So Bill English wants to make history and be the first to use the financial veto on a whole piece of legislation. It’s only ever been used before on amendments, usually added by oppositions to make a political point. Not on an actual fully-fledged piece of policy, that most of a sovereign parliament will back.
But it seems he’s even getting flack from those he is used to supporting him – including the Employers and Manufacturers
Family First are big supporters of traditional values, so are keen that measures that allow women to stay at home are adopted. Good to see that their general National inclination isn’t stopping them put their oar in.
And the experts agree – this would be good for families, parent-bonding, and good for children (that’s future taxpayers in your language Bill). Even the PM’s Science advisor says there’s no argument on the science. It may even save money in the long run, as better brought up kids have fewer costs down the line.
But where Bill probably most expected support from was employers. This isn’t actually an extra cost for them – it’s a government benefit – but more women will probably take longer off work as a maternity break.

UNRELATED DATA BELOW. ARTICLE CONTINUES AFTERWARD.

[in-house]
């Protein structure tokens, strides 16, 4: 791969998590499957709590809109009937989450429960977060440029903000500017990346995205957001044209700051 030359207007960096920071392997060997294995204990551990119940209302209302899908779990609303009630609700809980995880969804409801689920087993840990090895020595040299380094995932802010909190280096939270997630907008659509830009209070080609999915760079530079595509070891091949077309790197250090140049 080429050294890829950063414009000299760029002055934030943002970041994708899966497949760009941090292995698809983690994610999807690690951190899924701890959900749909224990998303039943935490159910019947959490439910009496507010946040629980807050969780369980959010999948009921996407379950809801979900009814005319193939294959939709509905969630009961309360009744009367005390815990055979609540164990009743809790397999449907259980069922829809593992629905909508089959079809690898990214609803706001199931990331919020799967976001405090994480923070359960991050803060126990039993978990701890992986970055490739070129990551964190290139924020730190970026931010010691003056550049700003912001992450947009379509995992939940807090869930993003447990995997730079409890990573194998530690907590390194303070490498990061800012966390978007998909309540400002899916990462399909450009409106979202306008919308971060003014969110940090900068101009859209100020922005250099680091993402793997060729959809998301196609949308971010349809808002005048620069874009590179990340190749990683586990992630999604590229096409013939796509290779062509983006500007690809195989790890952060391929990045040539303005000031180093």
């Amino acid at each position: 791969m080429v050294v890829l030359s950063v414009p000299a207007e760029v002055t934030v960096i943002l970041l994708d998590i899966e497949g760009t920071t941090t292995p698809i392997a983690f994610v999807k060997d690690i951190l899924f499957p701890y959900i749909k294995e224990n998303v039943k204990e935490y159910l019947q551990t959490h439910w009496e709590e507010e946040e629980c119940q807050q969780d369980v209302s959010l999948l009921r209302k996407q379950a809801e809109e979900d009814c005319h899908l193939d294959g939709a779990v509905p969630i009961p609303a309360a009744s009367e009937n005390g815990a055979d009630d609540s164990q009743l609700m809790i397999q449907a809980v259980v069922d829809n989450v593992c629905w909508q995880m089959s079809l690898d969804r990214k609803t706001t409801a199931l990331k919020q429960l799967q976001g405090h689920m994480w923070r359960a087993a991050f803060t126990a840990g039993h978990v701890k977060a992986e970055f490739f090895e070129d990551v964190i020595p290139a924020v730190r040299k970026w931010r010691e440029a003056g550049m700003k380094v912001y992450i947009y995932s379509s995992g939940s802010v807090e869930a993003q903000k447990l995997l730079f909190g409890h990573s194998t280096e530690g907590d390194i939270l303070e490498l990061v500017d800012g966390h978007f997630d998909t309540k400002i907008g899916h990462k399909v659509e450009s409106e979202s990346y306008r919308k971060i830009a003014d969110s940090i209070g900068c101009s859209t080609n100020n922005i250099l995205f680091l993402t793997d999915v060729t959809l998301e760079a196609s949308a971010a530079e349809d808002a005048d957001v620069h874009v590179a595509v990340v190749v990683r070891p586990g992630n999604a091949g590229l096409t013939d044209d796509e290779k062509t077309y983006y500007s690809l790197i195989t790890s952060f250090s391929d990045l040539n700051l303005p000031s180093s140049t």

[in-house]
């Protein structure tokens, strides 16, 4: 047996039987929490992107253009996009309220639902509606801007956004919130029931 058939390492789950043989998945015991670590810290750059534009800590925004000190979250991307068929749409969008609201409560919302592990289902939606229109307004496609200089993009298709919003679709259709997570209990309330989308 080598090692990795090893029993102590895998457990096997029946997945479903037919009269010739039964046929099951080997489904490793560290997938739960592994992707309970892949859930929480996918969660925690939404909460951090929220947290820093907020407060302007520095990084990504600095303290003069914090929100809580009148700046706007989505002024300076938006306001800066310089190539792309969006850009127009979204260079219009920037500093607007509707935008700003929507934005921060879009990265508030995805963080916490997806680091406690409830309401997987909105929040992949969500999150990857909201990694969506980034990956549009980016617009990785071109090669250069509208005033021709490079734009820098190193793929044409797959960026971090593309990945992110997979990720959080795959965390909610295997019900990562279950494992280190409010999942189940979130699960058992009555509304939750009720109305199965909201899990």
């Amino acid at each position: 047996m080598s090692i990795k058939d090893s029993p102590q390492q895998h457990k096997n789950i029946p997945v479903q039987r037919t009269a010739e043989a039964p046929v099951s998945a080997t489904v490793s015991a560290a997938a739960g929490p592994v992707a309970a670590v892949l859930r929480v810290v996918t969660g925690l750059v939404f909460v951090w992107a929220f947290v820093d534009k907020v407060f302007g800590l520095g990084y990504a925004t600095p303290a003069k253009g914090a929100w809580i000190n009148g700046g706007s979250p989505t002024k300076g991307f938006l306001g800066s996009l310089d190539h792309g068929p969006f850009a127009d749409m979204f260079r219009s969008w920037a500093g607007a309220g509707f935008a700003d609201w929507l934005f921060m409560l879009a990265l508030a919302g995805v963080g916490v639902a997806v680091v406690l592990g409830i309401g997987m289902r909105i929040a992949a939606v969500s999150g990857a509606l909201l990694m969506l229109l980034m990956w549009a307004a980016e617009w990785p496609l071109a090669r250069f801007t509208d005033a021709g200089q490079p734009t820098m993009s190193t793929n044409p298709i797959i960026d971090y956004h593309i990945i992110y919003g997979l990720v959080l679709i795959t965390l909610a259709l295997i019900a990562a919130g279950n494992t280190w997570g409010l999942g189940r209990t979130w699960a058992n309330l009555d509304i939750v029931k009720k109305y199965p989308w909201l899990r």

Employers and Manufacturers Association employment services manager David Lowe said most people took six to 12 months off when they had a baby.
Those who did come back at 14 weeks usually did so because of financial constraints and were often “unsettled”.
A longer period of paid parental leave would be better for those parents and employers would generally not mind, he said.
In my experience an awful lot of women do go back at 14 weeks – I think “most people” taking 6-12 months off is a bit optimistic. Mums usually don’t want to go back, but financial pressures drive them back to work (with heart often not fully in the job), and their babies into (government subsidised) childcare.
If a sovereign parliament agree that this policy will bring a Brighter Future to New Zealand, with happier kids and parents, who are a lonely National Party to veto that future?